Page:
The town of Ilwaco, WA is already used to having high winds (think 80 to 90 mph) but when the winds reached 130 mph on December 2nd, 2007 the staff at Ocean Beach Hospital knew they were in for a wild ride. The Astoria Bridge, one of the most well–traveled bridges and main thoroughfares into town was closed for several hours at one point. No cell phones or long distance phone calls were made. Logs blocked roadways while many others were shut down.
The winds sustained themselves for the next two and a half to three days, leaving the hospital without power for a total of 54 hours. Generators kicked in to provide power but still things like laundry, food supplies, and deliveries were affected. Though the outside of the hospital suffered some structural damage (even one of their employees was hit and rushed to theER) the community and hospital seemed to know how to handle it.
An Urgent Care Clinic was opened and emergency preparedness supplies were quickly made available. Local HAMM radio communication was contacted immediately to spread word that not only was the hospital still operating but it was opening their lobby as a soup kitchen. Hot coffee was served, ten cots were set up, and warmth was provided for those who just needed a place to stay. “At least 200 people came through…” remarked Julie Oakes, Quality/Risk Manager at the hospital, “…about 60–80 people more a day than normal. Young kids with crazy hair were talking with the older people. People just sat around and talked!”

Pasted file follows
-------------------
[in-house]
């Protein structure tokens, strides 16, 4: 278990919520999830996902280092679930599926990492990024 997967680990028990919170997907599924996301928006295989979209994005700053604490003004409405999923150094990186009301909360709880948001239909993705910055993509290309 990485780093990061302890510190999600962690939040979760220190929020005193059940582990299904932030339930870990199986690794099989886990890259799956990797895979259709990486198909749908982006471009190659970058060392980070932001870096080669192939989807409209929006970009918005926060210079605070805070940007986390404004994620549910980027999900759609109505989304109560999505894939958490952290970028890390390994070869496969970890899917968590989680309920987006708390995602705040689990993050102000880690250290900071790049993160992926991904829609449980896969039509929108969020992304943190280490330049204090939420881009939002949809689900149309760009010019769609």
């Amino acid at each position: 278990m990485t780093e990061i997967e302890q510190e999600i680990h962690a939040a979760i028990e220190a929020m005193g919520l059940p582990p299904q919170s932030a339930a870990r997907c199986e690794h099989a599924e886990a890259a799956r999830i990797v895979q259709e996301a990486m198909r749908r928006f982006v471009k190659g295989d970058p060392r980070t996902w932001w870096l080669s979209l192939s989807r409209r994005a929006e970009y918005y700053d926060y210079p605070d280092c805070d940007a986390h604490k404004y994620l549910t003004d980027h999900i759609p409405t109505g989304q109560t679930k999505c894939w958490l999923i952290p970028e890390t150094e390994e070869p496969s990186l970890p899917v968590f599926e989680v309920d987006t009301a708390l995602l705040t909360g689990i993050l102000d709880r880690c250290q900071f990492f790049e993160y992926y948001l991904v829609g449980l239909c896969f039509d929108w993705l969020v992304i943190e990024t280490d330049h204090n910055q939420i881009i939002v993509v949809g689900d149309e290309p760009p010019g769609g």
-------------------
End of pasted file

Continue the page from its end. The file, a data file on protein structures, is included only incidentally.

Even as I listened to Julie recount her experience several months later, it was clear that the storm of 2007 had lasting effects, not only with the staff of Ocean Beach but its community members as well. It’s compelling to see what people can accomplish (with a little hand from FEMA, too) when the going gets tough.
Source: Interview with Julie Oakes, Quality/Risk Manager of Ocean Beach Hospital. Story by Melanie Allred.